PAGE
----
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Former cadre talks of KR ‘refashioning’

Keo Kin stands at the ECCC in Phnom Penh yesterday before giving his testimony in Case 002/02 against Nuon Chea and Khieu Samphan.
Keo Kin stands at the ECCC in Phnom Penh yesterday before giving his testimony in Case 002/02 against Nuon Chea and Khieu Samphan. ECCC

Former cadre talks of KR ‘refashioning’

The construction of the notorious and highly secret Kampong Chhnang airport was performed mostly by soldiers undergoing “refashioning” due to their alleged ties to the Lon Nol regime, a former cadre told the Khmer Rouge tribunal yesterday.

Witness Keo Kin said yesterday that he had previously been in the inner circle of Division 502 deputy commander Ta Lveyat at the beginning of the airport’s construction in early 1976. He enjoyed some luxuries at the time, including shorter working hours and more sufficient food rations.

That is, until Lvey discovered his father’s position as a deputy village chief in the previous regime and he was subsequently re-assigned to undergo some “refashioning” of his own to address his supposedly anti-revolutionary “tendency”.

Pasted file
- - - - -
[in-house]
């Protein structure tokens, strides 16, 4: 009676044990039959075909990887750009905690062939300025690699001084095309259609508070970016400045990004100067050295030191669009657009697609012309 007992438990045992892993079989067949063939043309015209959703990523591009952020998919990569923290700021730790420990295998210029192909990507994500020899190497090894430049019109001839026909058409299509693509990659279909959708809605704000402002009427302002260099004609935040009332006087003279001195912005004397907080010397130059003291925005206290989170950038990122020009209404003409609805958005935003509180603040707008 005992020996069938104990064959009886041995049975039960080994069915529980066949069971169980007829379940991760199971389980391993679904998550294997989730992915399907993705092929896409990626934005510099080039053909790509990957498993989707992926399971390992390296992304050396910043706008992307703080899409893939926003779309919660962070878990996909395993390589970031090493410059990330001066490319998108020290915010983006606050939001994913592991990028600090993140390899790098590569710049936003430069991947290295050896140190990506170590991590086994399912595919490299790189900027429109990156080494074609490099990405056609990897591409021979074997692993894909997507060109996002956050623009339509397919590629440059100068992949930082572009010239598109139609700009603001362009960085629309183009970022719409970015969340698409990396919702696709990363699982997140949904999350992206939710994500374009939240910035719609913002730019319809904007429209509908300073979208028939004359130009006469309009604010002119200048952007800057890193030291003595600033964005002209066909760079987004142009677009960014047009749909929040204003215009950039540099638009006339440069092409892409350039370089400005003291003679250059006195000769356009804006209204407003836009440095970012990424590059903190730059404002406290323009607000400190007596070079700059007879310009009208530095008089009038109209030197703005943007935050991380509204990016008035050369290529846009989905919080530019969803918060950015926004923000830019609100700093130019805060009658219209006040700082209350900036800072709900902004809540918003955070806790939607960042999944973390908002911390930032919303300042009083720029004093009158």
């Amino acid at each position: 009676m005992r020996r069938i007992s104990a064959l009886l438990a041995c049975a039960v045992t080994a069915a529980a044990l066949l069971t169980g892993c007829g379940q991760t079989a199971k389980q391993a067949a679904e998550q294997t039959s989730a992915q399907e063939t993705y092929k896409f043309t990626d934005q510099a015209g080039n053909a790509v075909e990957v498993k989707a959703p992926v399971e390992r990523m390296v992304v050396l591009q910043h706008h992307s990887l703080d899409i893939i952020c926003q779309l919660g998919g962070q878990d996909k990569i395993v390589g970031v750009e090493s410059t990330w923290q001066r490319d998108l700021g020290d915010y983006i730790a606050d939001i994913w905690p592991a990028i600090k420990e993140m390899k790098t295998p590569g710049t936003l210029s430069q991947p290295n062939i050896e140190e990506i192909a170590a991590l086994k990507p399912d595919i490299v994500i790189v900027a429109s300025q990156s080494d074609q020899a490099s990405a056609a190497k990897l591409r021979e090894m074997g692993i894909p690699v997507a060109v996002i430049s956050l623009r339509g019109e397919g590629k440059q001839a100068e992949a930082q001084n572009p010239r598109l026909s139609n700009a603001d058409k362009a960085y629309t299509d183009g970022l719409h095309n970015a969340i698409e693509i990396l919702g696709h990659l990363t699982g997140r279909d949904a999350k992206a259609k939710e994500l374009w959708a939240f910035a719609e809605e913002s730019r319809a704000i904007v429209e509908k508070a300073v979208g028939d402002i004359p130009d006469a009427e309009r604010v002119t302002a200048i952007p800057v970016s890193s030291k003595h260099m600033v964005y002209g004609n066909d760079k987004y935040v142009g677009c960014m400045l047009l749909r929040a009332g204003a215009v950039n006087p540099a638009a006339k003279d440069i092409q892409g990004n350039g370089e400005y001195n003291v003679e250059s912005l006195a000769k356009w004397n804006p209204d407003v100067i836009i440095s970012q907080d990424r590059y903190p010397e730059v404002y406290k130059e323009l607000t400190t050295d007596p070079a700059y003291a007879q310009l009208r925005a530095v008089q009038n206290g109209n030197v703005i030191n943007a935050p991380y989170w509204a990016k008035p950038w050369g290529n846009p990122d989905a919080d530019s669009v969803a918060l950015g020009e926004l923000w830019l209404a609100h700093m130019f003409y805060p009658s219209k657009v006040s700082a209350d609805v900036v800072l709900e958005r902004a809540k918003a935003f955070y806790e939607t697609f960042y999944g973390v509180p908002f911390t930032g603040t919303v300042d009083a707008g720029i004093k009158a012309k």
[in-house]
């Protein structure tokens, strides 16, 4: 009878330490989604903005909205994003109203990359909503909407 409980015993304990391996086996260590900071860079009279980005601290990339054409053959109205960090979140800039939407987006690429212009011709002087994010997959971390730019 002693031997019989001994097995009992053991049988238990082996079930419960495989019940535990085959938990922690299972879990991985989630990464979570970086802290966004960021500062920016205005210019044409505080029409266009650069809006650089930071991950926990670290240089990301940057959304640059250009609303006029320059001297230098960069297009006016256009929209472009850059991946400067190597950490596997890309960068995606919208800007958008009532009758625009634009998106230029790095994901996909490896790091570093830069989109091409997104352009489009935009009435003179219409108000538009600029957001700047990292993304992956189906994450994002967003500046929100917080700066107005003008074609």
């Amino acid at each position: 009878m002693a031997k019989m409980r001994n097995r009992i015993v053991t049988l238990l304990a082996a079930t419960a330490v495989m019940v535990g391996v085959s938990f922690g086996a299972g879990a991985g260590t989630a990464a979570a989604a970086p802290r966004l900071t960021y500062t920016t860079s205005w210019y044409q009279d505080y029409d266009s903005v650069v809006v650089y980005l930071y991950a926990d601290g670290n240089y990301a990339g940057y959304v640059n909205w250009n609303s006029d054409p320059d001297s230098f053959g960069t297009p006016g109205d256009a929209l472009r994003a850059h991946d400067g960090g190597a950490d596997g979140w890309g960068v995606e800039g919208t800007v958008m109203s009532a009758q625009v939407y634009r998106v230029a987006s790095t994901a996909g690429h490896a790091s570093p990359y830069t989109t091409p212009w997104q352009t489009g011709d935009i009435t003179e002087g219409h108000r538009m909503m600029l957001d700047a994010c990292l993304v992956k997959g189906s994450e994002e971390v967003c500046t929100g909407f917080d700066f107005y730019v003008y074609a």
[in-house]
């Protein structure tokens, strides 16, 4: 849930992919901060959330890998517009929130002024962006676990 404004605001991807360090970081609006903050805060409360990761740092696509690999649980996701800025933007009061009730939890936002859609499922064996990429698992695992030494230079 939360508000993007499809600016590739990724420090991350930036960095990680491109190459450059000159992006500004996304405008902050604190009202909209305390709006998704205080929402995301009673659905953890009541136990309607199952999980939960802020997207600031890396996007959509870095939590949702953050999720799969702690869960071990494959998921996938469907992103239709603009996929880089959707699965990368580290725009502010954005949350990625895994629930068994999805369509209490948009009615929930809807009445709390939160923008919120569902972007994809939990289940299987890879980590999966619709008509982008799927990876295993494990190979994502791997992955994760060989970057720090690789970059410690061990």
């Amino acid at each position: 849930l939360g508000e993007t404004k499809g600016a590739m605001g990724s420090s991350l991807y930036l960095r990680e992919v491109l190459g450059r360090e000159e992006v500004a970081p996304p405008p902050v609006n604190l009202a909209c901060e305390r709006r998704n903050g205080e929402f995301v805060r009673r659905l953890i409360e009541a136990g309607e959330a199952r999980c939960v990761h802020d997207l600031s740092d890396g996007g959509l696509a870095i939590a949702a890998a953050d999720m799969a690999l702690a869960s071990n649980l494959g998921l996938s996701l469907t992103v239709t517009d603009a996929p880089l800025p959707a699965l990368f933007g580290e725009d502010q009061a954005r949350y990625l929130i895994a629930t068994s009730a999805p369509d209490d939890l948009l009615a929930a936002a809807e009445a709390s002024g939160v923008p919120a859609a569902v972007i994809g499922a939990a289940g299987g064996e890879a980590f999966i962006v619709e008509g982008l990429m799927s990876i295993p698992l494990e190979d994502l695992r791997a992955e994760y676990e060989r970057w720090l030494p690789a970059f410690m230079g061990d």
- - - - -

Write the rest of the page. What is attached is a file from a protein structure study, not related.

Like Kin, most of the several thousand soldiers working on the site were also being refashioned due to their alleged predisposition to defect to the enemy. While the soldiers came from all over Cambodia, a majority of them were from the Eastern Zone.

“We had to work a full day with insufficient food rations. We were not allowed to wander freely . . . and we were not even allowed to take long baths at all,” Kin said.

“Our freedom was very limited when we were there. We were always under surveillance.”

The leadership held frequent “criticism meetings” regarding the troops’ work. And if the soldiers didn’t comply with the orders, he added that they were “purged” or “smashed”.

To further discipline the soldiers, another meeting would usually be called following the disappearance of the previous soldiers. During the meetings, workers were told “not to follow in the steps of the individuals who disappeared” and threatened that they too would meet the same end if they failed to obey orders.

Once Kin saw several soldiers arrested for allegedly being KGB or CIA agents and betraying the Khmer Rouge.

“I saw them being called to a meeting and they pointed their guns at them. They were in an office and the doors were closed so they can’t escape. They were tied up and put into two to three trucks that left in the direction of Phnom Penh.”

Kin, along with other soldiers, was able to escape in 1979 when Vietnamese troops started descending upon the airbase.

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